Kavoc’s variant on the theme blends a harmonica main theme with the distinctive electric bass and electronic drums heard in Town Where Bells Chime; Arcose, meanwhile, brings in some of the Middle Eastern influences with regard to its backing instrumentation; and the version heard in the snowy northern village of Duran uses the sort of sparkly synth sounds we’ve come to associate with icy environments or the winter holiday season.
The jolly synth bass line in this latter version also highlights the fact that Duran is far away from the rest of the world’s troubles; it’s a settlement that looks forward to celebrating its annual festival and following its proud traditions.
Popo’s Pleasant Money Lecture
This song, heard when watching a tutorial or loading a save game from the title screen, is one of the most obviously “Atelier” tracks to me. The cheerful, syncopated Latin-inspired rhythm section, the major key, the heavy use of steel drums — these are all elements that would be heard in a lot of later Atelier games as well as here. Steel drums would go on to be particularly prominent in Atelier Rorona’s soundtrack, some five games (and five years) later.
Ah, but DO-TA! goes one better than just using similar instrumentation to other Atelier games; this exact theme is also heard elsewhere in the series — particularly in, again, Atelier Rorona, where it is delivered by some of the most joyful-sounding trombone playing I think I’ve ever heard on a game soundtrack.
This is very much the “silly” theme; whenever you hear this in Atelier Iris: Eternal Mana, you know that struggles and hardships are far away, and that you can smile without fear.
This track, heard in the fairies’ workshop you gain access to quite early in the game — and which you pass through every time you use the game’s fast travel system — is another distinctively “Atelier” track in terms of instrumentation, texture, overall timbre, melodic shape and rhythmic patterns.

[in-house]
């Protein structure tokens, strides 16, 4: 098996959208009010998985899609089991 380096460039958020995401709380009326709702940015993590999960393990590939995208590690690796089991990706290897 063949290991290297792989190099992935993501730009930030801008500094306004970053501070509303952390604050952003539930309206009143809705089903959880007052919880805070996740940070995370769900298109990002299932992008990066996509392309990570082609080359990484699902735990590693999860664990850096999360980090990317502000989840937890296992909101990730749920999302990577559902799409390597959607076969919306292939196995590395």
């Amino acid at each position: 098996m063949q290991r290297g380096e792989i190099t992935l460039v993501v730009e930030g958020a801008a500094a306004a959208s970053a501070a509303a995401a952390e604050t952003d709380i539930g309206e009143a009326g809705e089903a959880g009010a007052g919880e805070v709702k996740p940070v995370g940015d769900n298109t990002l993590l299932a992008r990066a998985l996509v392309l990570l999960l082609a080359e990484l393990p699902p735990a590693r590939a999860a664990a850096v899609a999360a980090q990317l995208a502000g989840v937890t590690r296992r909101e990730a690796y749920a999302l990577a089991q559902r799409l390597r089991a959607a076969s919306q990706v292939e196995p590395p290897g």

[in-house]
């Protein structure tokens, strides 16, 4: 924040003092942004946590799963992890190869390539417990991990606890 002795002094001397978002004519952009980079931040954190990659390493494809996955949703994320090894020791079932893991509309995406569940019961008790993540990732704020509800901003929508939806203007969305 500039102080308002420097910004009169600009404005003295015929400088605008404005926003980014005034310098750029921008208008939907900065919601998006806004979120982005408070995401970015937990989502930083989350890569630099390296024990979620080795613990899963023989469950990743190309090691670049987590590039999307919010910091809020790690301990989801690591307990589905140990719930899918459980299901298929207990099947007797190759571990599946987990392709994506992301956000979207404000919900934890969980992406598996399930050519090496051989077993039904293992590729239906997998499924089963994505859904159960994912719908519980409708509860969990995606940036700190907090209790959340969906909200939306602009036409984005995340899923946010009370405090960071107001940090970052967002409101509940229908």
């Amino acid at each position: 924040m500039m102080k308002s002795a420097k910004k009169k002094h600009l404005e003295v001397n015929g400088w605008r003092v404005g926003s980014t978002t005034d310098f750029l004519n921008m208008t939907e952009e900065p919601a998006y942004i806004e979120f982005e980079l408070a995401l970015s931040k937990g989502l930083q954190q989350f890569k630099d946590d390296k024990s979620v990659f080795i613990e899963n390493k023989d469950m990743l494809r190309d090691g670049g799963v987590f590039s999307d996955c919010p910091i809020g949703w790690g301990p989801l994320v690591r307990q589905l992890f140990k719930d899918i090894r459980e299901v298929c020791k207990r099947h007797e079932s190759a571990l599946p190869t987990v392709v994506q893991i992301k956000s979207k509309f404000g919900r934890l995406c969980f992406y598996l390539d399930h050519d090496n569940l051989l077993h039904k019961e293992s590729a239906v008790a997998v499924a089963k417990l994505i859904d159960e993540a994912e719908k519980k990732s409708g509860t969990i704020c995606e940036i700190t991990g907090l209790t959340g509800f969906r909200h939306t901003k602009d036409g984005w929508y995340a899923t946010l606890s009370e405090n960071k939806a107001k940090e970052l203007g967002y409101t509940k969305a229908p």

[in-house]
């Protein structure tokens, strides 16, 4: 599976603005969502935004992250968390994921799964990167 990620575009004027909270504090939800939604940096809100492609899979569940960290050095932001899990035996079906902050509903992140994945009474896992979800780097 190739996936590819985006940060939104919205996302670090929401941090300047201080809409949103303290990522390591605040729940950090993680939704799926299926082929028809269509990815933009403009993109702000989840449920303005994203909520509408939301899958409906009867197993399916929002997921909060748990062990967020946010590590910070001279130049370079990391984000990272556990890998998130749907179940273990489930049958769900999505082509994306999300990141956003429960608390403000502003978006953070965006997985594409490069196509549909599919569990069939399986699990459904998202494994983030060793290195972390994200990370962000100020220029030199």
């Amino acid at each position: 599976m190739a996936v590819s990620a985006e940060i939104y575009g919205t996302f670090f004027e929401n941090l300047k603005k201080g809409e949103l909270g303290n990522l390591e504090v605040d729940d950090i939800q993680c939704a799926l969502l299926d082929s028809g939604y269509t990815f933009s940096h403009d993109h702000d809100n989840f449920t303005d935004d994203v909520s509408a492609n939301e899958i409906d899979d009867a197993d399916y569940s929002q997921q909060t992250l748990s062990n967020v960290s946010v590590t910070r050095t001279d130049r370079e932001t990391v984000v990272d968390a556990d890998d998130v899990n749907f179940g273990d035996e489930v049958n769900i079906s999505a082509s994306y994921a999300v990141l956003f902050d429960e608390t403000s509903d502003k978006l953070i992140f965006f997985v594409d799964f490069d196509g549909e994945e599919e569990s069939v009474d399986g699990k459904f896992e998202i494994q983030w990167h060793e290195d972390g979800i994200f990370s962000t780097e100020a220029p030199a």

Specifically, it strongly resembles the “Work” themes from the PS1 Atelier games — and the workshop themes from subsequent titles, for that matter. But since Atelier Iris: Eternal Mana doesn’t really base its gameplay around a central “hub” workshop in the same way as the rest of the series, the classic-style workshop theme had to be put somewhere else. Where better than a location you’re likely to pass through more than pretty much anywhere else in the game?
It wouldn’t be a post appreciating an RPG’s music without at least one battle theme, now, would it? This one is mostly heard for major bosses, especially later in the narrative, and combines an awesome rock backing (complete with a nice bit of Hammond organ complementing the usual guitar, bass and drums) with a vibrant synth lead providing melodic interest.
It’s an inspiring theme that does a great job getting you hyped up for a major battle; while Atelier Iris: Eternal Mana isn’t an especially difficult game, major battles tend to reward careful preparation, and tracks like this provide a feeling of “importance” to the situation.
The final boss theme builds on what Horned Enigma did with a dramatic, contemplative introduction that brings back a number of themes that have been heard throughout the game as whole before launching into an energetic rock number that unfolds at a much higher tempo than anything else in the game.
The final battle is a challenging, long one — probably actually the second toughest thing in the game after the optional postgame superboss — so it’s fitting that this track is pretty long before it loops. Wouldn’t want you getting bored while you’re being elemental extracted now, would we?